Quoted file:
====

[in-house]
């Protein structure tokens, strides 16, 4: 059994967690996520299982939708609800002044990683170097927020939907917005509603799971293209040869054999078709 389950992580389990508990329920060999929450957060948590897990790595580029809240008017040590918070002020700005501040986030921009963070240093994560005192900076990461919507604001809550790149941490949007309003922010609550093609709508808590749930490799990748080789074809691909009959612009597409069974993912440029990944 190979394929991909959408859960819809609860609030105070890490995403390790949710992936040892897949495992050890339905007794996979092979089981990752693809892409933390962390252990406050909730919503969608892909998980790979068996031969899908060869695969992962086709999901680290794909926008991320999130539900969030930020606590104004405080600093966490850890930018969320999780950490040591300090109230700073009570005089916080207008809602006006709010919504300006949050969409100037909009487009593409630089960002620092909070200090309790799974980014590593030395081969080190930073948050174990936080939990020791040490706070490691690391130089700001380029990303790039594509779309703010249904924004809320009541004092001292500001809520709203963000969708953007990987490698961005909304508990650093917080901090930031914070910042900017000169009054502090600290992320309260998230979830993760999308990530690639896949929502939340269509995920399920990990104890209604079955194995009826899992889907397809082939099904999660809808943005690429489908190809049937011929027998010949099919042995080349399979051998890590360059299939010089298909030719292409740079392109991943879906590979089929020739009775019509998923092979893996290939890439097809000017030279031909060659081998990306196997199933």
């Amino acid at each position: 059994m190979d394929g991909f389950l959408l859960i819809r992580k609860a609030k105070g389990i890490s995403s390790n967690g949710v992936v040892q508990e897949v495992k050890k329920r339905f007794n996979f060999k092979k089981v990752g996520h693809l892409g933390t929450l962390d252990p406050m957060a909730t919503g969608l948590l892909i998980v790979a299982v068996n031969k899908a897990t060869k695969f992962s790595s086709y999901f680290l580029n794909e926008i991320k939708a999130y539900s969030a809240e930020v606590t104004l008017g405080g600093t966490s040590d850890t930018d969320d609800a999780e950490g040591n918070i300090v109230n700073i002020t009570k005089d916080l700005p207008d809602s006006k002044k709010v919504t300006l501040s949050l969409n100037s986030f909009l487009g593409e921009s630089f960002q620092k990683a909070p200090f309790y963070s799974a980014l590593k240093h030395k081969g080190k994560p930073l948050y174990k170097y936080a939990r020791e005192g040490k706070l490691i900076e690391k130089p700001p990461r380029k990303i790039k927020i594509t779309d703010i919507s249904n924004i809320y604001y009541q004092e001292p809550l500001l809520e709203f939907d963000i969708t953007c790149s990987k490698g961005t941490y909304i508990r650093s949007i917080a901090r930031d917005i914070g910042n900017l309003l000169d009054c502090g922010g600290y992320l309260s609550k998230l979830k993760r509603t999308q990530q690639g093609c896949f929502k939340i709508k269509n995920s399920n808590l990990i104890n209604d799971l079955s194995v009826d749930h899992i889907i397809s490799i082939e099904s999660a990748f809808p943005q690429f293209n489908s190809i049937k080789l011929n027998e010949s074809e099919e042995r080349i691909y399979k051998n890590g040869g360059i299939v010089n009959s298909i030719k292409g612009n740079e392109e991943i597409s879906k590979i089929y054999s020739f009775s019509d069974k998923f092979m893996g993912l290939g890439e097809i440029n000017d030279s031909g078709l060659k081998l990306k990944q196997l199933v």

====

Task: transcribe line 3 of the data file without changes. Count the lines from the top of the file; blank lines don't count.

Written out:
């Amino acid at each position: 059994m190979d394929g991909f389950l959408l859960i819809r992580k609860a609030k105070g389990i890490s995403s390790n967690g949710v992936v040892q508990e897949v495992k050890k329920r339905f007794n996979f060999k092979k089981v990752g996520h693809l892409g933390t929450l962390d252990p406050m957060a909730t919503g969608l948590l892909i998980v790979a299982v068996n031969k899908a897990t060869k695969f992962s790595s086709y999901f680290l580029n794909e926008i991320k939708a999130y539900s969030a809240e930020v606590t104004l008017g405080g600093t966490s040590d850890t930018d969320d609800a999780e950490g040591n918070i300090v109230n700073i002020t009570k005089d916080l700005p207008d809602s006006k002044k709010v919504t300006l501040s949050l969409n100037s986030f909009l487009g593409e921009s630089f960002q620092k990683a909070p200090f309790y963070s799974a980014l590593k240093h030395k081969g080190k994560p930073l948050y174990k170097y936080a939990r020791e005192g040490k706070l490691i900076e690391k130089p700001p990461r380029k990303i790039k927020i594509t779309d703010i919507s249904n924004i809320y604001y009541q004092e001292p809550l500001l809520e709203f939907d963000i969708t953007c790149s990987k490698g961005t941490y909304i508990r650093s949007i917080a901090r930031d917005i914070g910042n900017l309003l000169d009054c502090g922010g600290y992320l309260s609550k998230l979830k993760r509603t999308q990530q690639g093609c896949f929502k939340i709508k269509n995920s399920n808590l990990i104890n209604d799971l079955s194995v009826d749930h899992i889907i397809s490799i082939e099904s999660a990748f809808p943005q690429f293209n489908s190809i049937k080789l011929n027998e010949s074809e099919e042995r080349i691909y399979k051998n890590g040869g360059i299939v010089n009959s298909i030719k292409g612009n740079e392109e991943i597409s879906k590979i089929y054999s020739f009775s019509d069974k998923f092979m893996g993912l290939g890439e097809i440029n000017d030279s031909g078709l060659k081998l990306k990944q196997l199933v």